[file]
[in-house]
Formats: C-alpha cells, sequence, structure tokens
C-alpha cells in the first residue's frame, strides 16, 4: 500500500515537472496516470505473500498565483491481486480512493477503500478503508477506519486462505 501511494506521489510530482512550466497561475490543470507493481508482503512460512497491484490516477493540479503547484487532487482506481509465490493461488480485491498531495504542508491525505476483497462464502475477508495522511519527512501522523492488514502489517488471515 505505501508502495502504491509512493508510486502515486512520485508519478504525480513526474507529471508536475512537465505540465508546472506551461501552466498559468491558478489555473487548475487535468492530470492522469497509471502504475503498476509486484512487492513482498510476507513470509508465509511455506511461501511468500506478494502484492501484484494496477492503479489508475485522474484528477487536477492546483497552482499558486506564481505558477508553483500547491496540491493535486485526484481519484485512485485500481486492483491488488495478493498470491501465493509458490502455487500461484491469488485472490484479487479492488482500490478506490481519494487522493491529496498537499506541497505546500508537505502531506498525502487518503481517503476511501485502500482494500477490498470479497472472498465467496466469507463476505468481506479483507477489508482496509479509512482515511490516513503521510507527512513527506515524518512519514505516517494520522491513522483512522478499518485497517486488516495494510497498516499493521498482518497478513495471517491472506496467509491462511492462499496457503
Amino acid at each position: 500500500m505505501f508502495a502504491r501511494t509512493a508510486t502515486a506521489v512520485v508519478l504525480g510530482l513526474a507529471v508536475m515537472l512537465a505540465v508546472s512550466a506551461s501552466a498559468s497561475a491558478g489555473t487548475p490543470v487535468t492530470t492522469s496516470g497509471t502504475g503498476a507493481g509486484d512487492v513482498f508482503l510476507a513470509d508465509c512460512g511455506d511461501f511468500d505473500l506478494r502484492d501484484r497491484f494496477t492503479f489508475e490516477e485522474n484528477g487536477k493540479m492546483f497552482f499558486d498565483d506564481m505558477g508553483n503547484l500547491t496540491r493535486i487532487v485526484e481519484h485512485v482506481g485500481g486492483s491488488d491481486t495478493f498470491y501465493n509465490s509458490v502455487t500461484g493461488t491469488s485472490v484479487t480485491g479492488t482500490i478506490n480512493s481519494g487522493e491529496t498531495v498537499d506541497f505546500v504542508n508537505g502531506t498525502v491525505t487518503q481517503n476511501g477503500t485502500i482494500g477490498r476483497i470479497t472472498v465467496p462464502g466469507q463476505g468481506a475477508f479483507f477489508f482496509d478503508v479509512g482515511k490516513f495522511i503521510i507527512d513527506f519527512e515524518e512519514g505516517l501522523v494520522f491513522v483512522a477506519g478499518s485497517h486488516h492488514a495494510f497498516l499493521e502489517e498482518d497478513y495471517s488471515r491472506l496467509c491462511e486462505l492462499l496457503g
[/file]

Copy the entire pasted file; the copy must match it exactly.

[in-house]
Formats: C-alpha cells, sequence, structure tokens
C-alpha cells in the first residue's frame, strides 16, 4: 500500500515537472496516470505473500498565483491481486480512493477503500478503508477506519486462505 501511494506521489510530482512550466497561475490543470507493481508482503512460512497491484490516477493540479503547484487532487482506481509465490493461488480485491498531495504542508491525505476483497462464502475477508495522511519527512501522523492488514502489517488471515 505505501508502495502504491509512493508510486502515486512520485508519478504525480513526474507529471508536475512537465505540465508546472506551461501552466498559468491558478489555473487548475487535468492530470492522469497509471502504475503498476509486484512487492513482498510476507513470509508465509511455506511461501511468500506478494502484492501484484494496477492503479489508475485522474484528477487536477492546483497552482499558486506564481505558477508553483500547491496540491493535486485526484481519484485512485485500481486492483491488488495478493498470491501465493509458490502455487500461484491469488485472490484479487479492488482500490478506490481519494487522493491529496498537499506541497505546500508537505502531506498525502487518503481517503476511501485502500482494500477490498470479497472472498465467496466469507463476505468481506479483507477489508482496509479509512482515511490516513503521510507527512513527506515524518512519514505516517494520522491513522483512522478499518485497517486488516495494510497498516499493521498482518497478513495471517491472506496467509491462511492462499496457503
Amino acid at each position: 500500500m505505501f508502495a502504491r501511494t509512493a508510486t502515486a506521489v512520485v508519478l504525480g510530482l513526474a507529471v508536475m515537472l512537465a505540465v508546472s512550466a506551461s501552466a498559468s497561475a491558478g489555473t487548475p490543470v487535468t492530470t492522469s496516470g497509471t502504475g503498476a507493481g509486484d512487492v513482498f508482503l510476507a513470509d508465509c512460512g511455506d511461501f511468500d505473500l506478494r502484492d501484484r497491484f494496477t492503479f489508475e490516477e485522474n484528477g487536477k493540479m492546483f497552482f499558486d498565483d506564481m505558477g508553483n503547484l500547491t496540491r493535486i487532487v485526484e481519484h485512485v482506481g485500481g486492483s491488488d491481486t495478493f498470491y501465493n509465490s509458490v502455487t500461484g493461488t491469488s485472490v484479487t480485491g479492488t482500490i478506490n480512493s481519494g487522493e491529496t498531495v498537499d506541497f505546500v504542508n508537505g502531506t498525502v491525505t487518503q481517503n476511501g477503500t485502500i482494500g477490498r476483497i470479497t472472498v465467496p462464502g466469507q463476505g468481506a475477508f479483507f477489508f482496509d478503508v479509512g482515511k490516513f495522511i503521510i507527512d513527506f519527512e515524518e512519514g505516517l501522523v494520522f491513522v483512522a477506519g478499518s485497517h486488516h492488514a495494510f497498516l499493521e502489517e498482518d497478513y495471517s488471515r491472506l496467509c491462511e486462505l492462499l496457503g